Posted by Mike Rollings
When I was young GI Joe was popular. I had the regular Joe. Then came the GI Joe with the Kung Fu Grip – “The hands that grip with the Kung Fu Grip”. He could hold on to anything with those hands and would never let go. It was apparent that holding on and never letting go (till you wanted to) was the value message. We didn’t pay attention to the letting go part.
Today, the message about the economy is that we are in a time of economic transformation. Need additional convincing? This week’s article by Ian Davis “The New Normal” in The McKinsey Quarterly states:
“It is increasingly clear that the current downturn is fundamentally different from recessions of recent decades. We are experiencing not merely another turn of the business cycle, but a restructuring of the economic order.”
“This much is certain: when we finally enter into the post-crisis period, the business and economic context will not have returned to its pre-crisis state. Executives preparing their organizations to succeed in the new normal must focus on what has changed and what remains basically the same for their customers, companies, and industries. The result will be an environment that, while different from the past, is no less rich in possibilities for those who are prepared.”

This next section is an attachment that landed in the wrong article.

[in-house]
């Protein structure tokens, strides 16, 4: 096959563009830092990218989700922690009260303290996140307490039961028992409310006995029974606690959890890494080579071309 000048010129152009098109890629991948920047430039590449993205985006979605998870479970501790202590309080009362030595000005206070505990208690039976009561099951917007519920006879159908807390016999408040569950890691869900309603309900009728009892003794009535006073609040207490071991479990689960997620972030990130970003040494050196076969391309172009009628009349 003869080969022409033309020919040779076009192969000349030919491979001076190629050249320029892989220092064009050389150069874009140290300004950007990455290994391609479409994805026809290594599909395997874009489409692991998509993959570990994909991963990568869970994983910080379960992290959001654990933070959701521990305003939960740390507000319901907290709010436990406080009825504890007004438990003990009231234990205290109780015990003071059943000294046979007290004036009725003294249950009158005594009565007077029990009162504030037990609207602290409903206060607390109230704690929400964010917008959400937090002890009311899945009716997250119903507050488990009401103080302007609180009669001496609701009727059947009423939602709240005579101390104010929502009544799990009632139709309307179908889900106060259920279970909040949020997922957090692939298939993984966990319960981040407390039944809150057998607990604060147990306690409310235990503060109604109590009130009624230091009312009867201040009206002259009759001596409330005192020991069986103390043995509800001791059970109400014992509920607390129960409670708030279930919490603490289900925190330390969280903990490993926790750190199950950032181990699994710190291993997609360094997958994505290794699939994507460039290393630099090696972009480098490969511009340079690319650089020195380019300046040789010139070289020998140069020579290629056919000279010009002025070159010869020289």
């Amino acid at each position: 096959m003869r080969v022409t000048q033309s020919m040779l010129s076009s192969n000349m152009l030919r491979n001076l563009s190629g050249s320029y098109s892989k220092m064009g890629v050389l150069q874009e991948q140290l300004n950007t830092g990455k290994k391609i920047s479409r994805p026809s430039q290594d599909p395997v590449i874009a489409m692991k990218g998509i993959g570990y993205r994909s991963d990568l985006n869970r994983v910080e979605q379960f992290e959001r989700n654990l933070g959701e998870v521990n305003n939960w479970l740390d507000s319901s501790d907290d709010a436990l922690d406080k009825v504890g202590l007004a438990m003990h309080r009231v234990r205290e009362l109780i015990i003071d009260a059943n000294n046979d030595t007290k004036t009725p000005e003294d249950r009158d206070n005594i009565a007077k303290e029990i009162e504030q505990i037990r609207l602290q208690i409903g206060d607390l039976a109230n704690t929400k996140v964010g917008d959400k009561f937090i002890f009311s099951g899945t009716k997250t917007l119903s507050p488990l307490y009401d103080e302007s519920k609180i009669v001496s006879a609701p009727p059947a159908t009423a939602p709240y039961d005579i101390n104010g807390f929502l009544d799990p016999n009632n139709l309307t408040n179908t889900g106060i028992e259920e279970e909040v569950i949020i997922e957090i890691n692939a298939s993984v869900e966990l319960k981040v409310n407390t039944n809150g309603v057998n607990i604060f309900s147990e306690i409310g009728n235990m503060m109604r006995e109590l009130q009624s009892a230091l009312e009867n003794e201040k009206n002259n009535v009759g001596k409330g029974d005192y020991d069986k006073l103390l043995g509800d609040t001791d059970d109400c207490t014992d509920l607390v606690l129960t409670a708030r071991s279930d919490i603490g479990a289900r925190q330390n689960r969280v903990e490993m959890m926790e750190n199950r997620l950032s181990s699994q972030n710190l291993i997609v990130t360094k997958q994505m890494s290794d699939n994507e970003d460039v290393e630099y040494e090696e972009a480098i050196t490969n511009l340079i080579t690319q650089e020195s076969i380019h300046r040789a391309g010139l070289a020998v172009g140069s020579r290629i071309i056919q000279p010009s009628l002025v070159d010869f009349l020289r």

It’s time prepare by letting go of your inner GI Joe!
To cause a transformation the organization needs to release the death grip on what you think is important based on assumptions about the past. Stagnation - the lack of innovation and agility - happens when you become married to the irrelevant.
The search for cost reductions will certainly lead IT to the application portfolio and redundant technologies. To cause dramatic changes in a bloated application portfolio it require the business to let go of specialized processes, aspects of processes or entire business functions that no longer serve their original purpose. The search for better decision and insights will lead us to our information quagmires.
Transformation does not mean throwing everything out and starting over. However, it does call for a metamorphosis – a dramatic change. Yet, for IT to tackle dramatic reductions that are intimately bound to the business, we need to radically change the conversation that has been occurring between IT and the business. The economy provides a unifying call to action for everyone that (hopefully) only comes once in a lifetime. If your organization is struggling with “near-term survival” or is “peering through the fog of uncertainty, thinking about how to position themselves once the crisis has passed”, don’t miss out on this opportunity.
Transformation – not just IT Transformation – certainly applies to you.